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2017/2018  BA-BPOLO2000U  Applied Microeconomics

English Title
Applied Microeconomics

Course information

Language English
Course ECTS 7.5 ECTS
Type Mandatory
Level Bachelor
Duration One Semester
Start time of the course Autumn
Timetable Course schedule will be posted at calendar.cbs.dk
Study board
Study Board for BSc/MSc i International Business and Politics, BSc
Course coordinator
  • Morten Lau - Department of Economics (ECON)
Main academic disciplines
  • Managerial economics
  • Strategy
  • Economics
Last updated on 31-08-2017

Relevant links

Learning objectives
To achieve the grade 12, students should meet the following learning objectives with no or only minor mistakes or errors:
  • Explain basic economic terminology (as e.g. opportunity costs, risk aversion, etc.) in a comprehensive and intuitive way.
  • Describe and rationalize the main assumptions behind simple economic models and analyze the role that those assumptions play in the models.
  • Use economic models graphically (diagrammatically) to analyze the effects of policy experiments (e.g. introducing taxes).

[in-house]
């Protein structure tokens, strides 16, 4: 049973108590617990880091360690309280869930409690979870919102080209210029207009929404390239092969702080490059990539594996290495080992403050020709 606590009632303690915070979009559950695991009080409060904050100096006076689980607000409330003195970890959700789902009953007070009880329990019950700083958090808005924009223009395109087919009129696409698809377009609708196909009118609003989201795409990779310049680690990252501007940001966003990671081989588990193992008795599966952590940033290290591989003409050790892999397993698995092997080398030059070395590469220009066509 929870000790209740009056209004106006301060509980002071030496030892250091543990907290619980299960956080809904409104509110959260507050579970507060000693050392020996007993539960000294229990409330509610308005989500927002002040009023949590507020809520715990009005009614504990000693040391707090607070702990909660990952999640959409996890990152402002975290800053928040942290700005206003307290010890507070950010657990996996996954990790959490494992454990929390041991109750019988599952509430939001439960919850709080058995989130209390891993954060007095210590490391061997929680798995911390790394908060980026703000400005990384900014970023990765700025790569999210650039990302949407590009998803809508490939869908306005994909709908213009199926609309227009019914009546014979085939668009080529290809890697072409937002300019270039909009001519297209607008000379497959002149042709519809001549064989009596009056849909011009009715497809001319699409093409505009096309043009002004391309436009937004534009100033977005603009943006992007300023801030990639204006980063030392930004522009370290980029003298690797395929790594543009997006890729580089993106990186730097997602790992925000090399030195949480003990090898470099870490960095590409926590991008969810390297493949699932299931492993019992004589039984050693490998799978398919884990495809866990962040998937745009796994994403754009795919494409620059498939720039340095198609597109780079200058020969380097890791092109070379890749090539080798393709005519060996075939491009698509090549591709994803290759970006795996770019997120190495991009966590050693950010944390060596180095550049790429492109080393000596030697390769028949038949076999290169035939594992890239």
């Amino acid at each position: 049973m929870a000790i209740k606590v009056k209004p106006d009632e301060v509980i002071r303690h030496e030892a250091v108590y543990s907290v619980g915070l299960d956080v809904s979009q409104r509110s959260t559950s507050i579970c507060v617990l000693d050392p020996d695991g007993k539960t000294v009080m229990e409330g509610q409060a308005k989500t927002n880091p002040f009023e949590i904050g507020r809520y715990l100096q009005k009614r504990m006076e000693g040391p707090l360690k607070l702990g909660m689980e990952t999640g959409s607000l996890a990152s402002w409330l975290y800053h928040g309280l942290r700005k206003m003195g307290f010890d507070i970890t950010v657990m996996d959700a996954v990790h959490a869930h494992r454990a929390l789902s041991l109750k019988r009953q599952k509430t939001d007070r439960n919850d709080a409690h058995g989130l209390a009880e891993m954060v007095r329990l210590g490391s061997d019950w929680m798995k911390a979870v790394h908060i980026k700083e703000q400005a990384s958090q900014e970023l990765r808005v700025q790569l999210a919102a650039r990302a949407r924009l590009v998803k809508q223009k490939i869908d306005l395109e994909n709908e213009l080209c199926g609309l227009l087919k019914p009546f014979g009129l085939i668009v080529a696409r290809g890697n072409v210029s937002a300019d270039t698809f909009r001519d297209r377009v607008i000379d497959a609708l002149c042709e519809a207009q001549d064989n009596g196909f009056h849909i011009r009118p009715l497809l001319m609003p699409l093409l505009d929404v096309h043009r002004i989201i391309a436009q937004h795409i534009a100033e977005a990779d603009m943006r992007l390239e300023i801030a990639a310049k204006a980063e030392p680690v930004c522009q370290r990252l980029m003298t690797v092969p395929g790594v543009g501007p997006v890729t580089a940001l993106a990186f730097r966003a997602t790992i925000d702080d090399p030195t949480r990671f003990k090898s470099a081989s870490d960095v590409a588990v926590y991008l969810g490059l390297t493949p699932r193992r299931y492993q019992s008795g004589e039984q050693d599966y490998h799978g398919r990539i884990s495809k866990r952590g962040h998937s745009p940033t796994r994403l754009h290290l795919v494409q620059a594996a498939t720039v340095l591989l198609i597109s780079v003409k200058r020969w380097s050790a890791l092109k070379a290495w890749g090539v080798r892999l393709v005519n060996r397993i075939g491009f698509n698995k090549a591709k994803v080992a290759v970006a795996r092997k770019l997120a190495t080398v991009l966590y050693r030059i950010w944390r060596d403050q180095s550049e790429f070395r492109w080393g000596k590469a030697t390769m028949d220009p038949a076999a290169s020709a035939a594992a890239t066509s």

• Derive numerically economic instruments and apply them in analytical settings (e.g. find a price elasticity and use the elasticity to predict a change in demand).
  • Solve algebraically simple microeconomic problems (e.g. utility maximization, profit maximization, and determination of the equilibrium economic variables), and reflect on the solutions with a critical mind.
  • Use economic intuition to explain topical policy issues (e.g. why are housing taxes popular among economists?).
Applied Microeconomics:
Exam ECTS 7,5
Examination form Written sit-in exam on CBS' computers
Individual or group exam Individual exam
Assignment type Written assignment
Duration 4 hours
Grading scale 7-step scale
Examiner(s) Internal examiner and external examiner
Exam period Winter
Aids Limited aids, see the list below:
The student is allowed to bring
  • USB key for uploading of notes, books and compendiums in a non-executable format (no applications, application fragments, IT tools etc.)
  • Non-programmable, financial calculators: HP10bll+ or Texas BA II Plus
  • Books (including translation dictionaries), compendiums and notes in paper format
At all written sit-in exams the student has access to the basic IT application package (Microsoft Office (minus Excel), digital pen and paper, 7-zip file manager, Adobe Acrobat, Texlive, VLC player, Windows Media Player). PLEASE NOTE: Students are not allowed to communicate with others during the exam : Read more about exam aids and IT application packages here
Make-up exam/re-exam
Same examination form as the ordinary exam
If the number of registered candidates for the make-up examination/re-take examination warrants that it may most appropriately be held as an oral examination, the programme office will inform the students that the make-up examination/re-take examination will be held as an oral examination instead.